Asthma can occur in certain individuals at work if they are exposed to respiratory sensitisers. Respiratory sensitisers, also known as asthmagens, are substances that cause occupational asthma. These substances include chemicals (isocyanates), wood dust, flour and grain dust, soldering fumes (colophony), dust from latex rubber and dust from animals and insects. Including these, there are over 200 respiratory sensitisers that cause asthma in the workplace. Occupational asthma can result in a very serious health problem if not tackled head on. Not everybody who becomes sensitized develops asthma. However, the lungs may become hypersensitized, which may trigger an asthma attack later on, even at low exposures of the asthmagen. Symptoms of asthma include wheezing, shortness of breath, painful coughing and chest tightness. Associated symptoms include runny nose and sore and itchy eyes. There may also be ‘work aggravated asthma’, this is where the worker has a pre-existing condition and the work environment is now triggering acute asthmatic symptoms.

The occupations where the highest incidents of asthma are present include bakers and vehicle paint sprayers. Other job occupations with asthmagen risk include that of the solderer, healthcare worker, agricultural worker, engineering worker, woodworker and laboratory animal worker. The most common causes of occupational asthma continue to be isocyanates and flour/grain. Because the range of industries that use these substances is quite broad, it is difficult to estimate the total number of workers at risk. And not all workers in these industries will be exposed. However, as a general rule, employers have a responsibility to prevent or control the exposure of workers to hazardous substances in the workplace, and all work places that use asthmagens are included. The regulations include the Control of Substances Hazardous to Health Regulations 2002 (COSHH). A COSHH assessment must be carried out in these workplaces to control risk. There are various steps that can be followed to prevent occupational asthma. If one is diagnosed with asthma, they should avoid exposure or reduce working with the offending substance. It may be possible to get the respiratory sensitisers removed within the workplace and replaced with a safer alternative. If these approaches are not practical, then respiratory protective equipment (RPE) should be used. All workers in these environments should be given information on how to recognize early signs of occupational asthma and regular medical checkups should be carried out.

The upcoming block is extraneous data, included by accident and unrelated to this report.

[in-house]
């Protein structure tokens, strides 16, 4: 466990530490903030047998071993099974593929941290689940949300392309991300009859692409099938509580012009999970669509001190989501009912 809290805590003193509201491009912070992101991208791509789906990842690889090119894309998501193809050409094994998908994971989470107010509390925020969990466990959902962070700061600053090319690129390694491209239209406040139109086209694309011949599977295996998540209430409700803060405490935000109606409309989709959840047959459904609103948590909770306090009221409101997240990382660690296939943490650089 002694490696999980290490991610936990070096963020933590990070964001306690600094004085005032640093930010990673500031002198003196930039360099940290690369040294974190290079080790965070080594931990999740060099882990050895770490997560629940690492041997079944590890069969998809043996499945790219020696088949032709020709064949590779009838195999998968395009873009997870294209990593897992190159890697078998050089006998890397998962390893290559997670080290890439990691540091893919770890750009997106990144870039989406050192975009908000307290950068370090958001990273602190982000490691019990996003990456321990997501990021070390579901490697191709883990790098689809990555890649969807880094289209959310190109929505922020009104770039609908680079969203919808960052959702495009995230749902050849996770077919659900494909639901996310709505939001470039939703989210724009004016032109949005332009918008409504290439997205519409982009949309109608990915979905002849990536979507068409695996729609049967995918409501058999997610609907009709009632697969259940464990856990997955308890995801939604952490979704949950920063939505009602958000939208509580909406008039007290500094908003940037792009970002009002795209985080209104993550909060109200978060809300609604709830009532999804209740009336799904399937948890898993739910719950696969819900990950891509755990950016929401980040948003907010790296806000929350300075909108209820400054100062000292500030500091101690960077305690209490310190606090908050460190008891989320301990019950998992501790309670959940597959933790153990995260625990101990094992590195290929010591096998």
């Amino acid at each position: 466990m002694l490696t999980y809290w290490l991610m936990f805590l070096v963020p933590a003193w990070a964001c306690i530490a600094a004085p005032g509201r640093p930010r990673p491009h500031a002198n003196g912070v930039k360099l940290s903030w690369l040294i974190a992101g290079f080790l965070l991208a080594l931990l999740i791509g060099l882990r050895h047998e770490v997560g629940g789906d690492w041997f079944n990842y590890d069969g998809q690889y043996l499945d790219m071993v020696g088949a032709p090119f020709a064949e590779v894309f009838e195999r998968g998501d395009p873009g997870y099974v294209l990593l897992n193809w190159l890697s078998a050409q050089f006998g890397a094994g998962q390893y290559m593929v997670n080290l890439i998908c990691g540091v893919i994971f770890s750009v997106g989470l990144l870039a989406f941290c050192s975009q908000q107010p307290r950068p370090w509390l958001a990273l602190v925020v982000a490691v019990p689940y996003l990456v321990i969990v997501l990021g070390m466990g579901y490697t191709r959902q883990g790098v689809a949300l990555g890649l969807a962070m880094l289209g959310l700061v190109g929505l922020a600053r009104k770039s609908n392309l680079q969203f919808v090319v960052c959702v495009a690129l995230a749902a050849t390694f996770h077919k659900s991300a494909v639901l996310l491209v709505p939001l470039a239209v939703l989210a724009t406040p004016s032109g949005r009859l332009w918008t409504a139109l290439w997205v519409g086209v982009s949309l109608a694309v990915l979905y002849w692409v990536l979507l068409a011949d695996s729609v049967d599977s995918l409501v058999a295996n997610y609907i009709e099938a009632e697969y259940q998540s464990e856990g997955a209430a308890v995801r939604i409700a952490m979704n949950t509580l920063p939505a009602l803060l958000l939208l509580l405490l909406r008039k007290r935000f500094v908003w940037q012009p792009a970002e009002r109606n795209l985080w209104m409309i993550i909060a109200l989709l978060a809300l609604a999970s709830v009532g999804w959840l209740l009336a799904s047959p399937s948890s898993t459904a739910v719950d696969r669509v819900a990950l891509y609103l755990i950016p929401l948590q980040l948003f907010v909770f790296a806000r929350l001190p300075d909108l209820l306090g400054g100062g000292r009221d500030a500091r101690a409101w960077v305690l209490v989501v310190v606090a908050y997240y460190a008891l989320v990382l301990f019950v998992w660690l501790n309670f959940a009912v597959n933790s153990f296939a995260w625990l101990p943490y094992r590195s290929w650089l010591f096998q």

Using RPE at work may be the best approach to preventing ill-health. Work activities such as using volatile solvents, cutting wood, handling a dusty powder, welding, soldering will require RPE. Also working in confined spaces where oxygen levels are low will require this extra protection. However, respirators must not be used in oxygen deficient atmospheres, but where oxygen levels are low. A suitable breathing apparatus should be used for the former. The RPE must not restrict the worker from carrying out their task and it must be suitable for the job. Another solution when working with dust and fumes is to try and clean the air. Local exhaust ventilation (LEV) is a ventilation system that takes dust, mists, gases or fumes out of the air so they cannot be breathed in. Properly designed LEV may help with adhering with COSHH. However, the LEV must be installed properly, fully maintained and checked that it is indeed cleaning the air.


Sources     hse

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